A review by Nalini Haynes
Yolanda was gang raped by a group of footballers so, as punishment, she was sent to a concentration camp in the Australian bush. When she was abducted, she realized what was happening and she fought. The other 9 women sent to this camp were deceived, drugged and abducted.
Verla was a married minister’s mistress; after his affair was exposed, she was shipped off to the camp. She dreams of a white horse coming to her rescue, she dreams of her lover coming to find her.
Upon their awakening they discover their clothes are missing, replaced with 1950s garb and bonnets that constrict, conceal. Shades of The Handmaid’s Tale are revealed right from the outset.
Boncer and Terry are their captors, chaining the women up while Boncer dreams of raping the sluts and bitches under their control. The language embedded in the book is violent, abusive and derogatory, just like society’s attitude towards women, especially women who are raped and women who are mistresses.
Over the coming months conditions in the camp deteriorate. Pecking orders evolve even within the group of prisoners. One woman must be sacrificed to slake Boncer’s sexual desire to save them all from his violent outbursts — and yet the women despise their sacrifice for becoming, again, the victim.
Boncer’s beating stick and, later, the spear gun represent the conch in Lord of the Flies. Piggy’s role is shared around the women. The absence of civilization, the deteriorating conditions, are the island. The group waits and hopes for the submarine commander to arrive and rescue them.
As social commentary, The Natural Way of Things is an astute exposé. However, the literary nature of this novel creates plot pitfalls. After the first drinks in the camp, they drink only bore water and yet one woman seems to suffer from a salt deficiency. When the power goes off the water supply continues and yet there’s no mention of a windmill, no problem with still weather cutting supply. The women start to build a road to nowhere using only their hands and sticks but, later, there’s a shovel. The electric fence keeps them prisoner but they don’t try digging under it, not even with rocks and sticks when they know they could starve. The men disappear all day — to where? They’re prisoners too. This is not nearly an exhaustive list of issues with the plot; The Natural Way of Things prioritizes symbolism and the form of literature over story.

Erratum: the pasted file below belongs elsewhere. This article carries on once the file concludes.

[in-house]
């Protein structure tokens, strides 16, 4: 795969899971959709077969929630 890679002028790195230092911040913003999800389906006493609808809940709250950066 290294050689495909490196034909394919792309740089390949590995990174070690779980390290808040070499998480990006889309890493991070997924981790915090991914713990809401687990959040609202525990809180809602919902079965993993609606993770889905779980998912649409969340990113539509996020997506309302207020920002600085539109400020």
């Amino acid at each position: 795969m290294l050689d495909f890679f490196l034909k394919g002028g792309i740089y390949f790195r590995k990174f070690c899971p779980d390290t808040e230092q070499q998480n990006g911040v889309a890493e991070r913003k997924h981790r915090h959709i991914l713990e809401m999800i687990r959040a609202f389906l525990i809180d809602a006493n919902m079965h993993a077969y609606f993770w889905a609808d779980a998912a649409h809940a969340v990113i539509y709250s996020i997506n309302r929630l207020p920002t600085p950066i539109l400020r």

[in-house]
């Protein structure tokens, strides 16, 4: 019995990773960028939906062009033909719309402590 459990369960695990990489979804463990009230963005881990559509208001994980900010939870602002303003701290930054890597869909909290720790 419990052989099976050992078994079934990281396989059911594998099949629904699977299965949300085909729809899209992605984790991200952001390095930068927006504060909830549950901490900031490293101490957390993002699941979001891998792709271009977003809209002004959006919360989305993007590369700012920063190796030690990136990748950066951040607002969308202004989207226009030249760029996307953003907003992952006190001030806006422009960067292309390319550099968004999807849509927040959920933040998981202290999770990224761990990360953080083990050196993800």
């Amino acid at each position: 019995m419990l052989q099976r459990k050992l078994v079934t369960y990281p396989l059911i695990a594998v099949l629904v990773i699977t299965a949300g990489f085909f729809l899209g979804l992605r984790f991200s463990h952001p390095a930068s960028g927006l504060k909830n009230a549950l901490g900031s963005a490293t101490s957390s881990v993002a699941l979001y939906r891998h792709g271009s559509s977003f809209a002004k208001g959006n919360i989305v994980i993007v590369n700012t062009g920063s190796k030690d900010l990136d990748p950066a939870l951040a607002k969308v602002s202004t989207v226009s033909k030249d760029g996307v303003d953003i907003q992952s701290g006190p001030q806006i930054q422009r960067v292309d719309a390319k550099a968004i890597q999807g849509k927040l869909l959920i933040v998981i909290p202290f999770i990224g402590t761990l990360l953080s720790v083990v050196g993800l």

Some have acclaimed The Natural Way of Things as science fiction for its parallels with The Handmaid’s Tale and Lord of the Flies; I disagree. Although Margaret Atwood disavows SF, positioning herself as a Literature author, I agree that The Handmaid’s Tale, with its near-future dystopian setting, can be classified as SF. I disagree that Lord of the Flies is SF: there is no science fiction element to be found in the story, ‘merely’ deep observations of individuals and society in a Robinson Crusoe setting. Like Lord of the Flies, The Natural Way of Things is concerned with observations, exposing the thin veneer of civilization. Like Lord of the Flies, The Natural Way of Things has no element of science fiction: this camp could be situated in the here and now, these women experience the revulsion of society for God’s Whores and Damned Police. (I know Greer’s title: this subversion is intentional.)
The Natural Way of Things has received acclaim for exposing the underbelly of society’s view of women. It may have received two or three awards — the full list of awards, short-listings and long-listings is below. I highly recommend The Natural Way of Things for its sociological spelunking and use of literature forms.
Rating: 4 out of 5 stars
Format: ebook, equivalent of 320 pages
Publisher: Allen & Unwin
Winner, Indie Book of the Year, 2016
Winner, Indie Book Awards – Best Fiction, 2016
Winner, The Stella Prize, 2016
Short-listed, Victorian Premier’s Literary Award – Fiction Category, 2016
Short-listed, ABA Nielsen BookData Booksellers Choice Award, 2016
Short-listed, Australian Book Industry Awards – Literary Fiction Book of the Year, 2016
Long-listed, Miles Franklin Literary Award, 2016
Long-listed, Nita B Kibble Award for an Established Author, 2016